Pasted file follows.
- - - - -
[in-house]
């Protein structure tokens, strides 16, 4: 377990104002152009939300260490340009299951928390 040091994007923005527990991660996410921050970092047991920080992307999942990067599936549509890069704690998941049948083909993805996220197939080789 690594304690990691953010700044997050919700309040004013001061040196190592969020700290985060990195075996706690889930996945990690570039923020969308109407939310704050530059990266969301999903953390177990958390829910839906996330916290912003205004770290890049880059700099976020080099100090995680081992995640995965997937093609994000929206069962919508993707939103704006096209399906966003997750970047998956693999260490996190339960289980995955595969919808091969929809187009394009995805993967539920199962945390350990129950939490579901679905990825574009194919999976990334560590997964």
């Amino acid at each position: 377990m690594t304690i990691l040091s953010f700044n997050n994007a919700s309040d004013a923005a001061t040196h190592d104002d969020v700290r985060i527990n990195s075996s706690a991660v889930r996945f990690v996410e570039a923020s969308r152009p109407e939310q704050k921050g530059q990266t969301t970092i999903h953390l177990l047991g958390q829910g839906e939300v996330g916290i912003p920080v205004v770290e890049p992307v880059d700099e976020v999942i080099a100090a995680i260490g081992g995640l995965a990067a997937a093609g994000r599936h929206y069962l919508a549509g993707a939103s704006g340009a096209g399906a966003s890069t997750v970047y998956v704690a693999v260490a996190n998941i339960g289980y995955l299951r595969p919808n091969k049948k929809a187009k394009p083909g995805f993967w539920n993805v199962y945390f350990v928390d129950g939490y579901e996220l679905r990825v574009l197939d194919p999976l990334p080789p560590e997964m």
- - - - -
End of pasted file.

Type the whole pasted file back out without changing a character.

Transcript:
[in-house]
């Protein structure tokens, strides 16, 4: 377990104002152009939300260490340009299951928390 040091994007923005527990991660996410921050970092047991920080992307999942990067599936549509890069704690998941049948083909993805996220197939080789 690594304690990691953010700044997050919700309040004013001061040196190592969020700290985060990195075996706690889930996945990690570039923020969308109407939310704050530059990266969301999903953390177990958390829910839906996330916290912003205004770290890049880059700099976020080099100090995680081992995640995965997937093609994000929206069962919508993707939103704006096209399906966003997750970047998956693999260490996190339960289980995955595969919808091969929809187009394009995805993967539920199962945390350990129950939490579901679905990825574009194919999976990334560590997964």
């Amino acid at each position: 377990m690594t304690i990691l040091s953010f700044n997050n994007a919700s309040d004013a923005a001061t040196h190592d104002d969020v700290r985060i527990n990195s075996s706690a991660v889930r996945f990690v996410e570039a923020s969308r152009p109407e939310q704050k921050g530059q990266t969301t970092i999903h953390l177990l047991g958390q829910g839906e939300v996330g916290i912003p920080v205004v770290e890049p992307v880059d700099e976020v999942i080099a100090a995680i260490g081992g995640l995965a990067a997937a093609g994000r599936h929206y069962l919508a549509g993707a939103s704006g340009a096209g399906a966003s890069t997750v970047y998956v704690a693999v260490a996190n998941i339960g289980y995955l299951r595969p919808n091969k049948k929809a187009k394009p083909g995805f993967w539920n993805v199962y945390f350990v928390d129950g939490y579901e996220l679905r990825v574009l197939d194919p999976l990334p080789p560590e997964m």